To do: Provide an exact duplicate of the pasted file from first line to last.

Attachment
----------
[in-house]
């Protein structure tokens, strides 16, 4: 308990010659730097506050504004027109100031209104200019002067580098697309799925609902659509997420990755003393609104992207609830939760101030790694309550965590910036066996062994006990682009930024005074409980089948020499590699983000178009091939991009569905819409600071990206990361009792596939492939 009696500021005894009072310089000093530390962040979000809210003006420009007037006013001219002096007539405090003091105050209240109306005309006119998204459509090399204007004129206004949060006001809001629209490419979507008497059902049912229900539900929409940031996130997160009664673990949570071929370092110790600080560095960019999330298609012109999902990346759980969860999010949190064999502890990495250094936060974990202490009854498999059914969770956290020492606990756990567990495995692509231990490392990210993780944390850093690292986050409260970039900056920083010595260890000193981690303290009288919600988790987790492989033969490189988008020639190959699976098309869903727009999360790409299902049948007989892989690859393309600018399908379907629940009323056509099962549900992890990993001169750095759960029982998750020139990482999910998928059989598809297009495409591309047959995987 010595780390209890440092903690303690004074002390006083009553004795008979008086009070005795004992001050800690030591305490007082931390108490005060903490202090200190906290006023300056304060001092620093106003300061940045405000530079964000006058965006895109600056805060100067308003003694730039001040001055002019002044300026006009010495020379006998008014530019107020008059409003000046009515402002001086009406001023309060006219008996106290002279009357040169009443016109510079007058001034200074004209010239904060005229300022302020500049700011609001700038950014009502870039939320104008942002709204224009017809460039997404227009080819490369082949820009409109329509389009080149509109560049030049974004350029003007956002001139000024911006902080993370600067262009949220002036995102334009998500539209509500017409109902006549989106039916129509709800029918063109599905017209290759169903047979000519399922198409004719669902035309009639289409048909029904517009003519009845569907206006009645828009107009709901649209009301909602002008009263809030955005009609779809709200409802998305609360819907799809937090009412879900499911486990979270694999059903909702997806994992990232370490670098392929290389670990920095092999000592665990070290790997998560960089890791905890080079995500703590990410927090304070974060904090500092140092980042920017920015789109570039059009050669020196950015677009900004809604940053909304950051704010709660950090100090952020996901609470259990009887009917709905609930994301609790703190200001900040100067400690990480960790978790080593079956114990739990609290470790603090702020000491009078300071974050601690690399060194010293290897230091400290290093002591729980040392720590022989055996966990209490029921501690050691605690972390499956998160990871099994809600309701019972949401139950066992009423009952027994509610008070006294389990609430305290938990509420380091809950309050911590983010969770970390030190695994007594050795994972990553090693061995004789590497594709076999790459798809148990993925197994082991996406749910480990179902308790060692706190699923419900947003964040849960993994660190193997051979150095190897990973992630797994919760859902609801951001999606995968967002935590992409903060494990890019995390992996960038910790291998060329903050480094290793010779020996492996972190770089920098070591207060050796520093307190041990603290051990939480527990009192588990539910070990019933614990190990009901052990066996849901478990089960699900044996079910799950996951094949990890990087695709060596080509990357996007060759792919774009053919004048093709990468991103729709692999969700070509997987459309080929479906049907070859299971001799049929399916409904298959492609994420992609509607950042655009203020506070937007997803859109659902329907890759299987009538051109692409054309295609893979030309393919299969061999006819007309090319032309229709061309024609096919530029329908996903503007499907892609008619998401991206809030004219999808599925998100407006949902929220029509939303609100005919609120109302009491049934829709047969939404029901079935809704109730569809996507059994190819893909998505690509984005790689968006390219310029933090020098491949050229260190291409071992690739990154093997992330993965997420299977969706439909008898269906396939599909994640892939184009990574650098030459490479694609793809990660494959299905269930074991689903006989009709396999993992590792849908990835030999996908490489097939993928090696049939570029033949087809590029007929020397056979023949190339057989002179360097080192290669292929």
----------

[in-house]
């Protein structure tokens, strides 16, 4: 308990010659730097506050504004027109100031209104200019002067580098697309799925609902659509997420990755003393609104992207609830939760101030790694309550965590910036066996062994006990682009930024005074409980089948020499590699983000178009091939991009569905819409600071990206990361009792596939492939 009696500021005894009072310089000093530390962040979000809210003006420009007037006013001219002096007539405090003091105050209240109306005309006119998204459509090399204007004129206004949060006001809001629209490419979507008497059902049912229900539900929409940031996130997160009664673990949570071929370092110790600080560095960019999330298609012109999902990346759980969860999010949190064999502890990495250094936060974990202490009854498999059914969770956290020492606990756990567990495995692509231990490392990210993780944390850093690292986050409260970039900056920083010595260890000193981690303290009288919600988790987790492989033969490189988008020639190959699976098309869903727009999360790409299902049948007989892989690859393309600018399908379907629940009323056509099962549900992890990993001169750095759960029982998750020139990482999910998928059989598809297009495409591309047959995987 010595780390209890440092903690303690004074002390006083009553004795008979008086009070005795004992001050800690030591305490007082931390108490005060903490202090200190906290006023300056304060001092620093106003300061940045405000530079964000006058965006895109600056805060100067308003003694730039001040001055002019002044300026006009010495020379006998008014530019107020008059409003000046009515402002001086009406001023309060006219008996106290002279009357040169009443016109510079007058001034200074004209010239904060005229300022302020500049700011609001700038950014009502870039939320104008942002709204224009017809460039997404227009080819490369082949820009409109329509389009080149509109560049030049974004350029003007956002001139000024911006902080993370600067262009949220002036995102334009998500539209509500017409109902006549989106039916129509709800029918063109599905017209290759169903047979000519399922198409004719669902035309009639289409048909029904517009003519009845569907206006009645828009107009709901649209009301909602002008009263809030955005009609779809709200409802998305609360819907799809937090009412879900499911486990979270694999059903909702997806994992990232370490670098392929290389670990920095092999000592665990070290790997998560960089890791905890080079995500703590990410927090304070974060904090500092140092980042920017920015789109570039059009050669020196950015677009900004809604940053909304950051704010709660950090100090952020996901609470259990009887009917709905609930994301609790703190200001900040100067400690990480960790978790080593079956114990739990609290470790603090702020000491009078300071974050601690690399060194010293290897230091400290290093002591729980040392720590022989055996966990209490029921501690050691605690972390499956998160990871099994809600309701019972949401139950066992009423009952027994509610008070006294389990609430305290938990509420380091809950309050911590983010969770970390030190695994007594050795994972990553090693061995004789590497594709076999790459798809148990993925197994082991996406749910480990179902308790060692706190699923419900947003964040849960993994660190193997051979150095190897990973992630797994919760859902609801951001999606995968967002935590992409903060494990890019995390992996960038910790291998060329903050480094290793010779020996492996972190770089920098070591207060050796520093307190041990603290051990939480527990009192588990539910070990019933614990190990009901052990066996849901478990089960699900044996079910799950996951094949990890990087695709060596080509990357996007060759792919774009053919004048093709990468991103729709692999969700070509997987459309080929479906049907070859299971001799049929399916409904298959492609994420992609509607950042655009203020506070937007997803859109659902329907890759299987009538051109692409054309295609893979030309393919299969061999006819007309090319032309229709061309024609096919530029329908996903503007499907892609008619998401991206809030004219999808599925998100407006949902929220029509939303609100005919609120109302009491049934829709047969939404029901079935809704109730569809996507059994190819893909998505690509984005790689968006390219310029933090020098491949050229260190291409071992690739990154093997992330993965997420299977969706439909008898269906396939599909994640892939184009990574650098030459490479694609793809990660494959299905269930074991689903006989009709396999993992590792849908990835030999996908490489097939993928090696049939570029033949087809590029007929020397056979023949190339057989002179360097080192290669292929």